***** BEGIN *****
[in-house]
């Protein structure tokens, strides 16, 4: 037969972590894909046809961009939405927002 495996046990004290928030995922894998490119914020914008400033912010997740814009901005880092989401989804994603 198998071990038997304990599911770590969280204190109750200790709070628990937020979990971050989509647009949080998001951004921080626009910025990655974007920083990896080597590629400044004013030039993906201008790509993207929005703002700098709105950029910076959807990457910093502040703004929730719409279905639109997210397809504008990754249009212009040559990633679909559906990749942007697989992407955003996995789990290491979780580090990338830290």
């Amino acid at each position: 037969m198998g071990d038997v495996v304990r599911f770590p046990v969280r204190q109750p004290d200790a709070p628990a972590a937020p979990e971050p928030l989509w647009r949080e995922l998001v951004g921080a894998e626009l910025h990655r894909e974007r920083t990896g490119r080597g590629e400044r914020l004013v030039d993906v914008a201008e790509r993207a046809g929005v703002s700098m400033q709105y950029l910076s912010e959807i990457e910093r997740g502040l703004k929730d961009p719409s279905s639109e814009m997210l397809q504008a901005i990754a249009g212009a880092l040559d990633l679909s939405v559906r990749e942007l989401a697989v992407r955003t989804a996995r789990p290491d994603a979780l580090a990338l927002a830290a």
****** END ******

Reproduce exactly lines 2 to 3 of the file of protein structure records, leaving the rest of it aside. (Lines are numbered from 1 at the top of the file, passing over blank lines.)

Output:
């Protein structure tokens, strides 16, 4: 037969972590894909046809961009939405927002 495996046990004290928030995922894998490119914020914008400033912010997740814009901005880092989401989804994603 198998071990038997304990599911770590969280204190109750200790709070628990937020979990971050989509647009949080998001951004921080626009910025990655974007920083990896080597590629400044004013030039993906201008790509993207929005703002700098709105950029910076959807990457910093502040703004929730719409279905639109997210397809504008990754249009212009040559990633679909559906990749942007697989992407955003996995789990290491979780580090990338830290």
């Amino acid at each position: 037969m198998g071990d038997v495996v304990r599911f770590p046990v969280r204190q109750p004290d200790a709070p628990a972590a937020p979990e971050p928030l989509w647009r949080e995922l998001v951004g921080a894998e626009l910025h990655r894909e974007r920083t990896g490119r080597g590629e400044r914020l004013v030039d993906v914008a201008e790509r993207a046809g929005v703002s700098m400033q709105y950029l910076s912010e959807i990457e910093r997740g502040l703004k929730d961009p719409s279905s639109e814009m997210l397809q504008a901005i990754a249009g212009a880092l040559d990633l679909s939405v559906r990749e942007l989401a697989v992407r955003t989804a996995r789990p290491d994603a979780l580090a990338l927002a830290a």